Erdogan tells Sweden not to expect Turkey’s support for its Nato bid after Quran-burning protests

File. Police cordon off the area outside the Turkish embassy in Stockholm, Sweden, Saturday 21 January 2023 (ASSOCIATED PRESS)
File. Police cordon off the area outside the Turkish embassy in Stockholm, Sweden, Saturday 21 January 2023 (ASSOCIATED PRESS)

President Tayyip Erdogan responded to Quran-burning protests that took place outside the Turkish embassy in Stockholm by declaring that Turkey will not support Sweden’s bid to join the North Atlantic Treaty Organization (NATO).

The Turkish president said on Monday that if Sweden doesn’t show respect to Turkey or Muslims, “they won’t see any support from us on the Nato issue”.

Finland’s foreign minister told Reuters on Tuesday there is a need for a “timeout” to resolve the thorny issue between the Nordic nations and Turkey.

Pekka Haavisto said that “a timeout is needed before we return to the three-way talks and see where we are when the dust has settled after the current situation, so no conclusions should be drawn yet”.

He added: “I think there will be a break for a couple of weeks.”

Turkey earlier condemned the burning of a copy of Islam’s holy book of Quran during a protest in Sweden and called it a “vile act”.

It said that Sweden’s decision to allow the protests to go ahead was “completely unacceptable”.

Mr Erdogan on Monday said that “those who allow such blasphemy in front of our embassy can no longer expect our support for their Nato membership.

“If you love members of terrorist organisations and enemies of Islam so much and protect them, then we advise you to seek their support for your countries’ security.”

On Sunday, Sweden’s foreign minister claimed that his country is inching closer to having its Nato application ratified by one of the military alliance’s last holdouts.

Tobias Billström said that Turkey was “close” to starting the ratification process and called the Quran-burning protest in Stockholm “appalling”.

The protest outside the Turkish embassy in Stockholm was pre-approved by the Swedish authorities, but not the burning of the book itself, it was reported.

Mr  Billström tweeted: “Sweden has a far-reaching freedom of expression, but it does not imply that the Swedish government, or myself, support the opinions expressed.”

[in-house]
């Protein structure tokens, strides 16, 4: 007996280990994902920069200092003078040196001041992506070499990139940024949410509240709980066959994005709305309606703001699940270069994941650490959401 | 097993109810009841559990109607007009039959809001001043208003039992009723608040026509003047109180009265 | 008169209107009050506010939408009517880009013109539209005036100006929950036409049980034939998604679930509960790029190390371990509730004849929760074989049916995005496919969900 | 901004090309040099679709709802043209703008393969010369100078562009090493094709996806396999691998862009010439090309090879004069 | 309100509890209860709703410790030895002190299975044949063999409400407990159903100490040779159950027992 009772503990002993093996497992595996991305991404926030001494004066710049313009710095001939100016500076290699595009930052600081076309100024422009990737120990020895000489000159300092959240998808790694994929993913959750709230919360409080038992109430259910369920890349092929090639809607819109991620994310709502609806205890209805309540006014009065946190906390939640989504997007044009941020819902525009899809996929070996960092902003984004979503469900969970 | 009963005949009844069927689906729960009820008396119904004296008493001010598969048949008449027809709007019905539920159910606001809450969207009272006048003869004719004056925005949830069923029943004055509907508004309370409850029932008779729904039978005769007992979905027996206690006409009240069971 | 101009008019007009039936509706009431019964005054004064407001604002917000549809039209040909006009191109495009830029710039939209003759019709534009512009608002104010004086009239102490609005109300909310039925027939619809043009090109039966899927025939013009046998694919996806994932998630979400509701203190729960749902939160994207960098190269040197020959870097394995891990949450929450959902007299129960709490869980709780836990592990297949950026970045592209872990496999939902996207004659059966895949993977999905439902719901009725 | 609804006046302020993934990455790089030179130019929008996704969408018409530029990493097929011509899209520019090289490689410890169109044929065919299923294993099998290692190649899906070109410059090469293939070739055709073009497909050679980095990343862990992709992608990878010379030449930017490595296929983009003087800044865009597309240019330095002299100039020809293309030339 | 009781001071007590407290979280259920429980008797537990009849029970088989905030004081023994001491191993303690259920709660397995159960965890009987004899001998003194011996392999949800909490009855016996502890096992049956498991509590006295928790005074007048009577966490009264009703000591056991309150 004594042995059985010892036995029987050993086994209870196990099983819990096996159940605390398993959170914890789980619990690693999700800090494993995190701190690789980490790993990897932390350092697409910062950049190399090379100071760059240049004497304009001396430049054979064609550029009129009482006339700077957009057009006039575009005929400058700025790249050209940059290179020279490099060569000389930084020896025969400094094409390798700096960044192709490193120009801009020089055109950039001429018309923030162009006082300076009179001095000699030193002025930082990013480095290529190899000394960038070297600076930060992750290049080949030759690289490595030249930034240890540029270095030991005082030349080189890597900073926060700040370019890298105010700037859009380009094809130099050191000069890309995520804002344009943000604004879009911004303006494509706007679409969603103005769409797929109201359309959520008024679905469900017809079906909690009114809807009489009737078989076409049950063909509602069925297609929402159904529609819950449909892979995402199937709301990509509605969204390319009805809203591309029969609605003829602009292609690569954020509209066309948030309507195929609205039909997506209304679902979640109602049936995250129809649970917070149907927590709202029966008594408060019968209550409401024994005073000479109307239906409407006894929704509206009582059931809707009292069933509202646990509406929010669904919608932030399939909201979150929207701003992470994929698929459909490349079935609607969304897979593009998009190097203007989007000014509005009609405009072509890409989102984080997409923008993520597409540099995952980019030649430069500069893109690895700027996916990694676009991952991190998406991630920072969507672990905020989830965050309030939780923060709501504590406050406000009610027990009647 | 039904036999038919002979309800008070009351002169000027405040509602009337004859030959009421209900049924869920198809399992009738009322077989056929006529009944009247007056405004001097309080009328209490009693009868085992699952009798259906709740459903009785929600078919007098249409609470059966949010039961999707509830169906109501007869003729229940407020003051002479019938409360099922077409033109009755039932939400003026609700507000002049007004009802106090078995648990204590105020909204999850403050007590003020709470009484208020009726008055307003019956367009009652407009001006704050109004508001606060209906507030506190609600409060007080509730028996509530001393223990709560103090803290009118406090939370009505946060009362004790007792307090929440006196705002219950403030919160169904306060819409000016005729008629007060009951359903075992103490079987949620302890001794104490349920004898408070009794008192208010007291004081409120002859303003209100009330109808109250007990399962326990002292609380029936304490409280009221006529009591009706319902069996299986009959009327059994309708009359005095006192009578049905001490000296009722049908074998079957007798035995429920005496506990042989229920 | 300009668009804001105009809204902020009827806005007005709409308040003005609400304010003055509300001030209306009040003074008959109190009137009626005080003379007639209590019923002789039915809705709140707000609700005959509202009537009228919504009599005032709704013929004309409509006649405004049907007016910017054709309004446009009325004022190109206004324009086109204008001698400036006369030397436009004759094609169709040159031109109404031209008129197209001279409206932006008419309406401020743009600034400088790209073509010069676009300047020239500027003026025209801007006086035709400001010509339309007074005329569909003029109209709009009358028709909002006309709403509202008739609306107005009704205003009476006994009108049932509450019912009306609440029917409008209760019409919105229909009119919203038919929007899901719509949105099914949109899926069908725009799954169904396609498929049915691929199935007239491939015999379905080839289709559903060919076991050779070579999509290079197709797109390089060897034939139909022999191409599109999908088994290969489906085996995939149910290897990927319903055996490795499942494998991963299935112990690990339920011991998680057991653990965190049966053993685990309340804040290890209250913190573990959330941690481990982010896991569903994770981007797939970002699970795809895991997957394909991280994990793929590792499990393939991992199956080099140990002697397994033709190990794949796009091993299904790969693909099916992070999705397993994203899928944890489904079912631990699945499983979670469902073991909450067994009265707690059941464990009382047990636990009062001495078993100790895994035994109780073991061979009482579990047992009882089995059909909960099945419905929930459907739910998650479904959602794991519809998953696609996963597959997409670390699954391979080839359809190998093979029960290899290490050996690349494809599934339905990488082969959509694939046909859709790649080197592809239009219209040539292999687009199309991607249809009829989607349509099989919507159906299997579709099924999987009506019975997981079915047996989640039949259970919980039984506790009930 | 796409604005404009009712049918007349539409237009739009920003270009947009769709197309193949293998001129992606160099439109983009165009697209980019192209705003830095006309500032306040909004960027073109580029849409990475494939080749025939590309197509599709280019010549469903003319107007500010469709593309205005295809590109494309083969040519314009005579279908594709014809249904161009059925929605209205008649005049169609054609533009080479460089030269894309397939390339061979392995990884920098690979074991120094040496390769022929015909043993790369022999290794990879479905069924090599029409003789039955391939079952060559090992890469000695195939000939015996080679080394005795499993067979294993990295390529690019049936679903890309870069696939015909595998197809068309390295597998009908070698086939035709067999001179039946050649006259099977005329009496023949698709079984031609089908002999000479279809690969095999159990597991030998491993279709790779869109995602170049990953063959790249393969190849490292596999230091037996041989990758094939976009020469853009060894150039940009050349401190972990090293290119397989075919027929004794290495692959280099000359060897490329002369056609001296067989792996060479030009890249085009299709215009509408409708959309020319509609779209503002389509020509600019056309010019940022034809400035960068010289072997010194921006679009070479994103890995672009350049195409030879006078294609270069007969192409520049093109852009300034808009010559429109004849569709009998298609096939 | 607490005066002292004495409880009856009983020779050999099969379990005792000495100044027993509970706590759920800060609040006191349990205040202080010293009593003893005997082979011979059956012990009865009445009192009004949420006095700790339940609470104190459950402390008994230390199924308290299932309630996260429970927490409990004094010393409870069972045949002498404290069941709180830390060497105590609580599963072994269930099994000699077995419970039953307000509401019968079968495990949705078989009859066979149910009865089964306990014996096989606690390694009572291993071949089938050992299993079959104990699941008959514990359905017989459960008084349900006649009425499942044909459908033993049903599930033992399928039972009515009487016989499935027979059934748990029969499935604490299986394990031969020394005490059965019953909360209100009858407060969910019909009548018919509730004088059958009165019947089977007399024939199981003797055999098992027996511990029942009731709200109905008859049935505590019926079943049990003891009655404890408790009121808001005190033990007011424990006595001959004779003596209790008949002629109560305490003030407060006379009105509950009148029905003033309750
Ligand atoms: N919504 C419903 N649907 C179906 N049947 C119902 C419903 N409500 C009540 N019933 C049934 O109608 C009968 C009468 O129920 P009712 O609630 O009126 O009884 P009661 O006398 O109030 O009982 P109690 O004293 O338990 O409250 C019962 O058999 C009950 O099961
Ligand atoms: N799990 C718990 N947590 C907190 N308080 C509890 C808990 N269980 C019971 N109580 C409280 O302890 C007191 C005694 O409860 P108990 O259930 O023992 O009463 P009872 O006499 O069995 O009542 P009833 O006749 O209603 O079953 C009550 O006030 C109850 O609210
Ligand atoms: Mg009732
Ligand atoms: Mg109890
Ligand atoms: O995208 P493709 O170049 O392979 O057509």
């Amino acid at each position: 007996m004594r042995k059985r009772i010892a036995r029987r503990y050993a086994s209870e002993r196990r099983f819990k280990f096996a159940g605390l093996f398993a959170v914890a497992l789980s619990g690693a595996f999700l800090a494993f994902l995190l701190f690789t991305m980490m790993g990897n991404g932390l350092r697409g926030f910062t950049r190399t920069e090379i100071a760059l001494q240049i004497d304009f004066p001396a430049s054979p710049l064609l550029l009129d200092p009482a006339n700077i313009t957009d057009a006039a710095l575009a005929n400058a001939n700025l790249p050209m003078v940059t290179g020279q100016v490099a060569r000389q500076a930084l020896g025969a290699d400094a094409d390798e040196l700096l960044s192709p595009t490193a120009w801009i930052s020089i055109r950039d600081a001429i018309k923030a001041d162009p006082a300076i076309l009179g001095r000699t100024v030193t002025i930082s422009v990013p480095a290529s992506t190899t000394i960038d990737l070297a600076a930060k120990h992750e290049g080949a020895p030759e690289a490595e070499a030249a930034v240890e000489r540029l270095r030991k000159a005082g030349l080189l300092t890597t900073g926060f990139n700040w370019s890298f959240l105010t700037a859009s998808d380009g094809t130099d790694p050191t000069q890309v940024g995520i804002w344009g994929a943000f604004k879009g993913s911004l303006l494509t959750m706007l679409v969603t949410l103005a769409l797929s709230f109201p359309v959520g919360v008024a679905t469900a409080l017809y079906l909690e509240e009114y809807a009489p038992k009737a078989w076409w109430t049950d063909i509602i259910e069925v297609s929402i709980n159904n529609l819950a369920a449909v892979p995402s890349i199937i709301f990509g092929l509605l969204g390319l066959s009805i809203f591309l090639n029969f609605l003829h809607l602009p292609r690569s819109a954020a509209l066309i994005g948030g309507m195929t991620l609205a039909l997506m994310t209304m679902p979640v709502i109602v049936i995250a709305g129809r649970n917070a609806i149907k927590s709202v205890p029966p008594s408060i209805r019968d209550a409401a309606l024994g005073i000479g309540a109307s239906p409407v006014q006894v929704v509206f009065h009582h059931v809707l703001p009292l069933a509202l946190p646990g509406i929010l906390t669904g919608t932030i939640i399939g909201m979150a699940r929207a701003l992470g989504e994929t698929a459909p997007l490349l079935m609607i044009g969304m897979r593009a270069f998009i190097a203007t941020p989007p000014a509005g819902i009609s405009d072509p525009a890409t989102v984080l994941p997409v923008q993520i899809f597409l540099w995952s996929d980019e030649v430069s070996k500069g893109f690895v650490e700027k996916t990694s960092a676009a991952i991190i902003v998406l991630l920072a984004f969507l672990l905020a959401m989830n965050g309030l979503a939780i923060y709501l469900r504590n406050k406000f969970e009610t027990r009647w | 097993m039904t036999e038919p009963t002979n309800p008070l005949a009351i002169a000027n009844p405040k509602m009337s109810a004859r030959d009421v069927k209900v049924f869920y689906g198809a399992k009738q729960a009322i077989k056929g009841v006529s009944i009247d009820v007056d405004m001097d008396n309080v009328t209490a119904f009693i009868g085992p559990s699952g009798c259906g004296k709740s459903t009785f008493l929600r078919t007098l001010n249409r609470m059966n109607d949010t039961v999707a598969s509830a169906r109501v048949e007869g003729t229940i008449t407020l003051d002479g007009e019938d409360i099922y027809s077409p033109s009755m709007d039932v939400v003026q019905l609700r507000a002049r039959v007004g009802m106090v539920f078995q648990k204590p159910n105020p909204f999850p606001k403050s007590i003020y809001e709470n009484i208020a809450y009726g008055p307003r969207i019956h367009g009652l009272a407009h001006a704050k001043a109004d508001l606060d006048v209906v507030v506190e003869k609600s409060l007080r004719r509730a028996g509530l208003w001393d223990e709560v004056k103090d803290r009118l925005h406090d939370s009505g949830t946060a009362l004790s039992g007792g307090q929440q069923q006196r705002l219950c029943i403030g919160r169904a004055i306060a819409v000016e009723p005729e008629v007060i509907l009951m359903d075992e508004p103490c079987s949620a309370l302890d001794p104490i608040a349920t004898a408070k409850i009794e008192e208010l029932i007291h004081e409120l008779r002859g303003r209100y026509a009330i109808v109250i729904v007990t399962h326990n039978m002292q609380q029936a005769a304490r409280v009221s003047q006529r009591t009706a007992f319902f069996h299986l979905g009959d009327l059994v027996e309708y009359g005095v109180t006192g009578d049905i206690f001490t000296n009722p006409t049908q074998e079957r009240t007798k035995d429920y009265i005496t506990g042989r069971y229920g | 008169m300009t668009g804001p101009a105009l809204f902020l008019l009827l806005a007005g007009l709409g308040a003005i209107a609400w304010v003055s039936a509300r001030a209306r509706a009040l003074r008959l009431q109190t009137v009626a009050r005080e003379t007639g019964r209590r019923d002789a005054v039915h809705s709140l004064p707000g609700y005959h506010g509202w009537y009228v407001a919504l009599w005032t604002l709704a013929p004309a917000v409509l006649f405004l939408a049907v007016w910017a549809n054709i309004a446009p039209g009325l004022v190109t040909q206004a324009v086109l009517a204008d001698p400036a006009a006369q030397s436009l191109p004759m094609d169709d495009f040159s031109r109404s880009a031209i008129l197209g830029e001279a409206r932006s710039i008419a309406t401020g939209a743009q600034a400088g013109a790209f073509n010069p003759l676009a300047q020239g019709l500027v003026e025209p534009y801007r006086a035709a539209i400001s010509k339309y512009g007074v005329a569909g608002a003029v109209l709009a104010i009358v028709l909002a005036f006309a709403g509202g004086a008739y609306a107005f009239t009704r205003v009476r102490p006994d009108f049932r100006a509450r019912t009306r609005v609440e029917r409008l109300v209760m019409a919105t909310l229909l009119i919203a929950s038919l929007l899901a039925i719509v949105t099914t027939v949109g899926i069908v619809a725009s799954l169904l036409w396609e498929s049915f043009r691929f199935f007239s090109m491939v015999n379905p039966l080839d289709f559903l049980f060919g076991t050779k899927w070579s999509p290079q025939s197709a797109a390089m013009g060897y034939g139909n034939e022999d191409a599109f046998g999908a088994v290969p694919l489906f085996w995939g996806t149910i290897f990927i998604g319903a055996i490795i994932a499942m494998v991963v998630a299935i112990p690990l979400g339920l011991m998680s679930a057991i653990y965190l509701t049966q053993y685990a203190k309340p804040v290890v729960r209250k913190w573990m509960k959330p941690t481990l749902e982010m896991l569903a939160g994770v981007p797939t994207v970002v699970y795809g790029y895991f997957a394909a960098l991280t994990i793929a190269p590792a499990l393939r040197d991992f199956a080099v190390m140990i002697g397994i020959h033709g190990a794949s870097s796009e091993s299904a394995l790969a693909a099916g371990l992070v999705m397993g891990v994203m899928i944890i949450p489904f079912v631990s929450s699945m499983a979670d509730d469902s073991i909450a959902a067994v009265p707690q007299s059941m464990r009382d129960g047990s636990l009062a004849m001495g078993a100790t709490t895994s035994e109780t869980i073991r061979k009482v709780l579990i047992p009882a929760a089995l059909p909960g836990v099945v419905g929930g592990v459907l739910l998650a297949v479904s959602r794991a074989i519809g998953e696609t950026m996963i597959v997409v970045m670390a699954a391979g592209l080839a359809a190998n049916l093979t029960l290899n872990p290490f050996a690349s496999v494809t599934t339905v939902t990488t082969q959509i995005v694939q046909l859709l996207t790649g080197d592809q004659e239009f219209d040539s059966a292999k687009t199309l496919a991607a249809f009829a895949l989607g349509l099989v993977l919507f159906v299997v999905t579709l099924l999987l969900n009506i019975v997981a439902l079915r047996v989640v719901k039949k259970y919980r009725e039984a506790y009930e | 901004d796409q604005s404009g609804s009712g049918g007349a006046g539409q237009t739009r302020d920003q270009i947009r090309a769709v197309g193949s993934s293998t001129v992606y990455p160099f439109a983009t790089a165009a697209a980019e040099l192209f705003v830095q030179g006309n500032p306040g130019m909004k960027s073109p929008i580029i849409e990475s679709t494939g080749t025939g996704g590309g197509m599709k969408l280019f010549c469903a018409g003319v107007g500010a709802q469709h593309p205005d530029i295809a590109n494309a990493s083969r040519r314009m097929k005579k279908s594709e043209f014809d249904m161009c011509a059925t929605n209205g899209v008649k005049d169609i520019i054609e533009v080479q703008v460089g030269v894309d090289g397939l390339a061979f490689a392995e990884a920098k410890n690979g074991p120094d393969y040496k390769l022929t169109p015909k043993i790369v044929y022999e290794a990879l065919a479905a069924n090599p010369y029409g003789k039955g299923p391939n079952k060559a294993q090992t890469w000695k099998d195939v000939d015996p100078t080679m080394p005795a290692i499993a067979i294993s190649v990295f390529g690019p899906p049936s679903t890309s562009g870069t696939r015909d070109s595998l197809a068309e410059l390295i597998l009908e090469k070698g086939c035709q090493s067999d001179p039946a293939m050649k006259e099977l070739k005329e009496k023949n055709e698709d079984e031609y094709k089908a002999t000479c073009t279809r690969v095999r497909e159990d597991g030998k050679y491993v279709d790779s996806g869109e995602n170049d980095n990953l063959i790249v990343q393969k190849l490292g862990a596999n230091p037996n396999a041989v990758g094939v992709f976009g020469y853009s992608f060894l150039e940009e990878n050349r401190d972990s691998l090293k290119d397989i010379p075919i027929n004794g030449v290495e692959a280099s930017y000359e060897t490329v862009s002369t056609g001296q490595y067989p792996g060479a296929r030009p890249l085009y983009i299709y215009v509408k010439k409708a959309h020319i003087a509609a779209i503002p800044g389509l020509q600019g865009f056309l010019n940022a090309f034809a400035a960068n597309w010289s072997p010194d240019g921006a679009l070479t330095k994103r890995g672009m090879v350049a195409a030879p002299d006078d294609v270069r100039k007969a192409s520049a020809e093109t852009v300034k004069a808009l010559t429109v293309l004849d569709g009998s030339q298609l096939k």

Twenty-eight of Nato’s 30 current members have ratified both Sweden and Finland’s requests for membership. But Turkey – along with Hungary – has yet to approve the bid.

The US State Department spokesperson Ned Price, reacting to Mr Erdogan’s comments, said that “ultimately, this is a decision and consensus that Finland and Sweden are going to have to reach with Turkey”.

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He added: “We have a saying in this country – ‘Something can be lawful but awful’. I think in this case, what we have seen in the context of Sweden falls into that category.”

Nato’s secretary general Jens Stoltenberg condemned Mr Erdogan’s position over Sweden. He said in an interview with Die Welt that “freedom of expression, freedom of opinion is a precious commodity, in Sweden and in all other Nato countries. And that is why these inappropriate acts are not automatically illegal”.

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In Istanbul, hundreds of people gathered outside the Swedish consulate to protest the Quran burning. The protest in Stockholm was organised by Danish anti-Islam activist Rasmus Paludan. His photo was set on fire during the Istanbul protest.

Photos and videos from the protest showed participants carrying green flags featuring the Islamic proclamation of faith and banners that said “we condemn Sweden’s state-supported Islamophobia”.

The Associated Press reported that a sign on a window of the Swedish Consulate read “we do not share that book-burning idiot’s view”.